Anne Vitale Ph.D. Editor
Significant Other Index
A Significant Other View
by Julie Freeman
This article is reprinted with permission from DEVIL WOMAN, the Diablo Valley Girls newsletter. Ms Freeman is the wife of a crossdresser. She can be reached at Julie39@comcast.net
When crossdressers join support groups, it is not unusual for them to inquire about support groups for their wives or partners. Usually their wives have just recently found out about the crossdressing and are under great stress as their once peaceful lives have been severely jolted.
Their fears are quite significant. Does my husband want to become a woman? Is my husband gay? What about our children? Am I going to become a lesbian? Will my husband leave me for a man? How will his job be affected? Will he lose his job? What about our neighbors? What about our relatives? What about our friends? How will they react? Who can I tell? What about our finances? The list goes on and on. They fear his taking hormones; not sure of what medical outcomes may result. They fear his going OUT in the general community, not sure of how society will react. Will he be the victim of insults at the least, violence at the most! They fear his telling others, not sure of how others will react. They fear embarrassment; they fear coming to resent their partner; they fear the end of their marriage or relationship.
Significant others begin to doubt their own femininity as they view their husbandís developing feminine side especially if he appears ìprettierî than they. Their self-esteem plummets and they wonder if there is something ìwrongî with them because the man they chose to love and perhaps marry is not the man they thought they loved and married.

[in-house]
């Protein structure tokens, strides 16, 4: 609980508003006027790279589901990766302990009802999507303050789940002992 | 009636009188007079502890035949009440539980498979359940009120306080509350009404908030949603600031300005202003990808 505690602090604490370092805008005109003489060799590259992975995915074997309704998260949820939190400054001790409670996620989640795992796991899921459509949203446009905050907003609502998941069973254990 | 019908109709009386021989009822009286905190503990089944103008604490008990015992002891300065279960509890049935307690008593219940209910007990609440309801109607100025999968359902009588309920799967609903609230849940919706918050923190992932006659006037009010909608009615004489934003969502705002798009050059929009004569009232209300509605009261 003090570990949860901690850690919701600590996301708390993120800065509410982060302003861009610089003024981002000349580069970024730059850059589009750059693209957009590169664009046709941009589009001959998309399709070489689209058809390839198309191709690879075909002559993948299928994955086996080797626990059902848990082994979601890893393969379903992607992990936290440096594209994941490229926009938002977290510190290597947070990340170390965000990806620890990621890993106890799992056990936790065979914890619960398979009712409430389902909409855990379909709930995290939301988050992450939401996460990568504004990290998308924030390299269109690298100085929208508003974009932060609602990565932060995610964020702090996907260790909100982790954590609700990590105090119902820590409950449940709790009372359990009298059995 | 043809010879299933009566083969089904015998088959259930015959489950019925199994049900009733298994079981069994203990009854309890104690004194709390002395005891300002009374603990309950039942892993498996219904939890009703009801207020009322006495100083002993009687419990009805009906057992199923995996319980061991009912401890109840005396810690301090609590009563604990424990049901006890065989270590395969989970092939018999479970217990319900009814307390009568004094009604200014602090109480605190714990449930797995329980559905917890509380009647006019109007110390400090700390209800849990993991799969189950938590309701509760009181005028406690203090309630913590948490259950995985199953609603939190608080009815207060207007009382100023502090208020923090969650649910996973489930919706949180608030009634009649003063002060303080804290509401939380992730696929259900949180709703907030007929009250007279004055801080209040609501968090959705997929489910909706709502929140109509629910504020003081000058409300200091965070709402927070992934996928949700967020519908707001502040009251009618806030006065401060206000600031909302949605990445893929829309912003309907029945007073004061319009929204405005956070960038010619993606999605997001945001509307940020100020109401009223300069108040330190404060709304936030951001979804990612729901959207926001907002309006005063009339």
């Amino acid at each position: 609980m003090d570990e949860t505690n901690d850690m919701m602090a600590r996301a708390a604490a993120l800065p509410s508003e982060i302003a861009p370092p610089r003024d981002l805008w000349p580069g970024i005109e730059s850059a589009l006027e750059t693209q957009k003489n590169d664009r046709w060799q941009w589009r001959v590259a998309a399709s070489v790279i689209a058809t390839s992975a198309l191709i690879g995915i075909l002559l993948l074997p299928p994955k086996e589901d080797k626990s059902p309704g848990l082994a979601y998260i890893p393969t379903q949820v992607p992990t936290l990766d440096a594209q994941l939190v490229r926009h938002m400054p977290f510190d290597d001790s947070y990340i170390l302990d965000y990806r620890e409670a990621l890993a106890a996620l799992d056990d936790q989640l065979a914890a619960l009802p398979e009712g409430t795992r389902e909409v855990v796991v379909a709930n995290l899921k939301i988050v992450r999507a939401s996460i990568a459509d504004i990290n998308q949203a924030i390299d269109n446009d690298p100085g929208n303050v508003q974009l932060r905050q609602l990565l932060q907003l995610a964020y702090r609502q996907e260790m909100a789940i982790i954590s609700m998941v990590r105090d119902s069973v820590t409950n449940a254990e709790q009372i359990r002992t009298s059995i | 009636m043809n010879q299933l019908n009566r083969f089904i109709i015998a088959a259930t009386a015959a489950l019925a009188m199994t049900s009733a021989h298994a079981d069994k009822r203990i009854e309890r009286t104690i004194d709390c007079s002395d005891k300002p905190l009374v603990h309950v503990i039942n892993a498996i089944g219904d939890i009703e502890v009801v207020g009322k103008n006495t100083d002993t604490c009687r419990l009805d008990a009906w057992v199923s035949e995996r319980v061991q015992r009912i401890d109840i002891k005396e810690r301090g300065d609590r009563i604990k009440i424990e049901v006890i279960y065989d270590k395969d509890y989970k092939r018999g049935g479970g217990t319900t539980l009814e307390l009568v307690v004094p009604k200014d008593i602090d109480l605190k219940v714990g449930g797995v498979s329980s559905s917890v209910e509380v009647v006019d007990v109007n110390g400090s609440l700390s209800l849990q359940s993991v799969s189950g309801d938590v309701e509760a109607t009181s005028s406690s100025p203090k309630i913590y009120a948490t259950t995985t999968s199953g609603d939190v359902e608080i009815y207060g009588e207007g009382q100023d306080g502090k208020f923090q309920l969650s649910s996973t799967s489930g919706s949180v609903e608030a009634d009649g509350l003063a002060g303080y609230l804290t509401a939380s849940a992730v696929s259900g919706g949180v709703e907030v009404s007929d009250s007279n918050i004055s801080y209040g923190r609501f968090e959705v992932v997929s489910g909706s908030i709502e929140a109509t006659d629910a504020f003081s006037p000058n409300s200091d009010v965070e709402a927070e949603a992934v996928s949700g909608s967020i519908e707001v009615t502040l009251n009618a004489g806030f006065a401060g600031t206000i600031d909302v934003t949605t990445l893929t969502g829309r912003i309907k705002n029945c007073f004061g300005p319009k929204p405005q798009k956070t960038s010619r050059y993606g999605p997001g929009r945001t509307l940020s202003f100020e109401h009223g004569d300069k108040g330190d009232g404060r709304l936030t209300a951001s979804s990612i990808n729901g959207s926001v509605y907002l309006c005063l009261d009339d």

They doubt their own sexuality, blaming themselves for the CHANGE in their partner. Sometimes they even fear they are the cause of the crossdressing.
So it is no wonder their crossdressing spouses or partners are looking for support. They probably had no idea the extent to which revealing this side of their personality could affect their wives. Of course, not all wives react the same. Some take the news in stride and never need support; but there are too many others who seem to fall apart at the news and it is this group of wives who need help the most.
They must and foremost be told that the crossdressing is in no way THEIR FAULT and is in no way a reflection of their femininity. They certainly must be told that they are not suddenly going to become lesbian if they decide to accept their husbandís crossdressing or for that matter decide to accept their partner if he decides to go through sexual reassignment surgery.
They need to be told there are helping professionals who can help them come to a better understanding of just what crossdresssing is and how it can become incorporated into their relationship in a matter acceptable to both. They need to know that it is okay for them to set boundaries; it is certainly not expected that they become supportive of every facet of their husbandís crossdressing. They need to know they can progress at their own rate.
They need to know there are many others in the gender community with the same concerns and fears. They need to know they are not alone.
They need to be directed to the appropriate support groups whether it be helping professionals, other significant others, or couples' groups. And it is up to the crossdresser in the relationship to find this help.